“Roger, you HAVE to go to the hospital, TONIGHT, NOW! I can drive you, but you have to go.“ I stumbled onto this conversation on the back porch of our Second Ave boarding house in mid-April. Mike S., with back up from Howard, was urging Roger to go to the hospital as he had complained of copious amounts of blood in his stools and urine. I too supported Mike’s insistence and offered to drive as I was leaving shortly to pick up Jennifer who was visiting her husband, Mike D., at San Mateo County Hospital (more on that later). Roger relented without much of a fight as even he realized the seriousness of his situation.
I often categorize the people who live at our Second Ave boarding house in San Bruno as a bunch of grumpy old men who generally mind their own affairs and only interact on the smoking porch. As in most stereotypes this contains a kernel of truth, but not the whole truth. The residents of the house do care for each other and do what they can to ensure the well being of each other.
When I returned from the hospital I complemented Mike on his concern for Roger’s well being. I’ve known for a while that Mike helps Roger, but I didn’t realize how much. Roger is elderly, overweight, and has difficulty walking, particularly going up and down stairs, due to bad knees. So Mike does his laundry; makes minor food and cigarette runs to the convenience store; and, most impressively, changes the bandages on Roger’s legs (he has cracking and bleeding on his legs due to severe edema). Without Mike’s assistance Roger would have a much lower quality of living and would likely be in some sort of assisted living facility.
But Roger is not always on the receiving end of acts of kindness. Having a car, he often plays chauffeur for some of the other residents for weekly trips to the grocery store. He regularly tells housemates to leave their dirty dishes in the sink, as washing dishes is his way of helping out. Roger is not alone in his acts of kindness. Howard, besides working at the shelter one night a week, is available for electrical repairs, and with assistance from Martha, always makes sure that the shelter laundry gets done in a timely fashion. Then there’s Mike D., Jennifer, and Fletcher who welcome and accept donations that are delivered to the house. All this is done in addition to the household chores everyone does to keep the house clean and orderly.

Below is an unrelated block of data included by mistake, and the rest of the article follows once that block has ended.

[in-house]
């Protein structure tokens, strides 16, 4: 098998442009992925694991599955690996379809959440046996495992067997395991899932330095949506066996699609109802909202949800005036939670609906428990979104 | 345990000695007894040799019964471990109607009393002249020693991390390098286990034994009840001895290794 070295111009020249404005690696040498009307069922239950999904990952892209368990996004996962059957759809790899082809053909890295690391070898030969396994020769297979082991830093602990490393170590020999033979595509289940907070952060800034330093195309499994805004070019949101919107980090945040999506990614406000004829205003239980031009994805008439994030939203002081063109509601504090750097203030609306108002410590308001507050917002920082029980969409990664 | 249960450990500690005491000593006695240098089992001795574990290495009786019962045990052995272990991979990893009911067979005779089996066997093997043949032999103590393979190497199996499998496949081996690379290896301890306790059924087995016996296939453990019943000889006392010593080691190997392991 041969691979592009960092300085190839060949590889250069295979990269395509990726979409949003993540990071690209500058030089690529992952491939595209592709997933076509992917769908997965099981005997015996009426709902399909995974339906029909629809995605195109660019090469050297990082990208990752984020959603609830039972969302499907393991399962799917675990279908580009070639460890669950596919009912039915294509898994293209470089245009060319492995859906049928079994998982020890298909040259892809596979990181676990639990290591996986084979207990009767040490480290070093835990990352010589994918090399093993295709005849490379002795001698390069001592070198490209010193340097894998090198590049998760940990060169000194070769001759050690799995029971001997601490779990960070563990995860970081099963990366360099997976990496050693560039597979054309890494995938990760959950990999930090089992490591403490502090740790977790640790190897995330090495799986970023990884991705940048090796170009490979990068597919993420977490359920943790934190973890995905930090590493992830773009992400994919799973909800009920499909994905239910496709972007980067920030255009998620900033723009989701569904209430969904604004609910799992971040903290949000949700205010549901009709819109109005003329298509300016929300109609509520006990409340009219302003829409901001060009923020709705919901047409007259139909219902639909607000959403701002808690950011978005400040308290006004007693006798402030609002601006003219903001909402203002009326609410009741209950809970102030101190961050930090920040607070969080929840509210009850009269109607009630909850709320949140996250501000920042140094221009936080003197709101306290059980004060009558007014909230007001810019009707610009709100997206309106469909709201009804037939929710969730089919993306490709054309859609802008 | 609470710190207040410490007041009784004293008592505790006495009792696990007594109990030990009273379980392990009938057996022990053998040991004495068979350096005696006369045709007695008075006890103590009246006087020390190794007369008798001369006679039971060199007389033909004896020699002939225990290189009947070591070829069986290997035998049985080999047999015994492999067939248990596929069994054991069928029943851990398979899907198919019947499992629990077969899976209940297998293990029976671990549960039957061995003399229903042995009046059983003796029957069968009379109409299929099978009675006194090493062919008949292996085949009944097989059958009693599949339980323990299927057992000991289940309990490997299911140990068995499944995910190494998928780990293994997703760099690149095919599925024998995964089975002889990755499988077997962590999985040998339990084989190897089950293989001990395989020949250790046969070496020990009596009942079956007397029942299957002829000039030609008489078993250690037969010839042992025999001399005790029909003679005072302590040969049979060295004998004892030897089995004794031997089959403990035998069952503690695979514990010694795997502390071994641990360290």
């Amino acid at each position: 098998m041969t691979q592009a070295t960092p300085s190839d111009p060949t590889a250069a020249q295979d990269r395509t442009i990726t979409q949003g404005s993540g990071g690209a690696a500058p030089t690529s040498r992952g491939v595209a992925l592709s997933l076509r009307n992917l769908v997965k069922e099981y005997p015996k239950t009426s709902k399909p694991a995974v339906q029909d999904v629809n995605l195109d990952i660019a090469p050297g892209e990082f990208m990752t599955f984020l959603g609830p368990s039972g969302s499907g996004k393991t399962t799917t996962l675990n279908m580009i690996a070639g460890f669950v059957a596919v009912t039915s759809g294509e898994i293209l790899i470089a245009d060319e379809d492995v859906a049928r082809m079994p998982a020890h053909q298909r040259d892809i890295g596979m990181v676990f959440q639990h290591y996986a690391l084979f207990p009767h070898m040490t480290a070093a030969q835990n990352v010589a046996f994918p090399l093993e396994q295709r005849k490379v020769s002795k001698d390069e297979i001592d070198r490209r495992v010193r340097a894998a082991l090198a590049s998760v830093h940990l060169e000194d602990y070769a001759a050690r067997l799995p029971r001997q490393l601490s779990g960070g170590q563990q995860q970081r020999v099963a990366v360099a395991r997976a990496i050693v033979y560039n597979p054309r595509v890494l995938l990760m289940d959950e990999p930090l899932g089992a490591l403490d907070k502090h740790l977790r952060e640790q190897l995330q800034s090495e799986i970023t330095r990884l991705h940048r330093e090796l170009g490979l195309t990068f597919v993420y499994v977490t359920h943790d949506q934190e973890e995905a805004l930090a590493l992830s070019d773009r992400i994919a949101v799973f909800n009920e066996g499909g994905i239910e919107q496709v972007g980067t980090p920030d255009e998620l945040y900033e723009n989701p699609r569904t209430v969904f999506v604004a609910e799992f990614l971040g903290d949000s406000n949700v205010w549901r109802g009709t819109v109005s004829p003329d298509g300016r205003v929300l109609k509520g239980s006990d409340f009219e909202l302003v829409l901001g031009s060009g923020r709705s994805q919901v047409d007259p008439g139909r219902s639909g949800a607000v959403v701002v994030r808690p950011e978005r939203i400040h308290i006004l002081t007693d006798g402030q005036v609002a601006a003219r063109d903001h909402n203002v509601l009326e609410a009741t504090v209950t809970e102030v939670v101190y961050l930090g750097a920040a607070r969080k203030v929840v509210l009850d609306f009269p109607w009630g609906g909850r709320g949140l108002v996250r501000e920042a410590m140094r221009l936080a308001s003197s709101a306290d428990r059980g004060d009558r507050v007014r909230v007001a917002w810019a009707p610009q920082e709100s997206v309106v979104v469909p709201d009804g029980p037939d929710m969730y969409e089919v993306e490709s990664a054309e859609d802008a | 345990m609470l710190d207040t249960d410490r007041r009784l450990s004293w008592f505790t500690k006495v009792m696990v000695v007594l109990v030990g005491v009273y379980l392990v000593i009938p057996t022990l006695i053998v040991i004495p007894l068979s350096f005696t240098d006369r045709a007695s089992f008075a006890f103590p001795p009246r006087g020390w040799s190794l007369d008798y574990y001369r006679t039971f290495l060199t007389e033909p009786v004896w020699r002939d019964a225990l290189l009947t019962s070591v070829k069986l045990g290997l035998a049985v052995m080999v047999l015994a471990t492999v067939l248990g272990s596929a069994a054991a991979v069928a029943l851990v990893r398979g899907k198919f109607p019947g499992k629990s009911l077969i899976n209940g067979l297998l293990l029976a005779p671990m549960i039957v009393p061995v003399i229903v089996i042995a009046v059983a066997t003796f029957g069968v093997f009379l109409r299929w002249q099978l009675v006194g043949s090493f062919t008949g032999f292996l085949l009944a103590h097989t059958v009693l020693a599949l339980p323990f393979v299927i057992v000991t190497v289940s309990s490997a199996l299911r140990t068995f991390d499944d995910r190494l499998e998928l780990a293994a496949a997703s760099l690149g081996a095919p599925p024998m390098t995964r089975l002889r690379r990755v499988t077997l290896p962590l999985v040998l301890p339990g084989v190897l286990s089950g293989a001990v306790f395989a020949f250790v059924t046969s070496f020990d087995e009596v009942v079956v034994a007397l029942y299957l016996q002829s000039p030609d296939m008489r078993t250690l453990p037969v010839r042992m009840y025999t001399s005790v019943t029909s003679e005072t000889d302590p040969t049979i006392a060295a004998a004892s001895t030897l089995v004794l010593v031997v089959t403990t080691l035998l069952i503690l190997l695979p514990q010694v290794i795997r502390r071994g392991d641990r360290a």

Fifteen years ago when we started using the Second Avenue house for permanent housing my hope was to provide supportive affordable housing for some of our shelter guests, particularly for those who would have the hardest time renting a place normally. At the time I thought that I would be the one supporting the residents. But overtime I have seen the residents be the ones supporting not only each other, but our work at the Catholic Worker Hospitality House as well.
Really, what I’m talking about here is mutual aid. In the United States we all too often subscribe to the belief of the rugged individualist, whose successes or failures are theirs alone. In my experience, this is total bunk. We need others and whether we accept it or not, we are all part of a web of support that makes our successes and quality of life possible. “From each according to their ability, to each according to their needs.” From personal experience when I play the “rugged individualist,” or should I say the “isolationist,” I’m neither happy nor healthy. When I help others, when I rely upon others, and when I work with others for a common good is exactly when I, and those I interact with, are happier, healthier, and better off.
As always we thank you for your ongoing support that makes our work possible. It is through such generosity (or shall we say, mutual aid) that we are able to continue feeding the hungry, sheltering the homeless, caring for the sick, and comforting the afflicted. We hope that you will continue helping us help others.
In Christ’s Peace,
For all of us at
Catholic Worker Hospitality House
Mike DiCampli Health Update:
Many of y’all know Mike DiCampli from his work at the dining room on Friday mornings or from his greeting you when dropping off donations at our Second Ave house. Well, we almost lost Mike to diverticulitis in April. After feeling terrible for several days his wife Jennifer insisted he go to County Hospital. Doctors quickly diagnosed him with diverticulitis and began pumping him with antibiotics. An emergency surgery removed a grapefruit sized “puss ball” that, if it had burst, would have led to sepsis and killed him. To state the obvious, we are all glad that didn’t happen. Mike is still weak and recovering from his surgery, but getting better everyday. In a month or so he will have another surgery to remove the section of intestine damaged by diverticulitis and infection. Please keep Mike in your thoughts and prayers.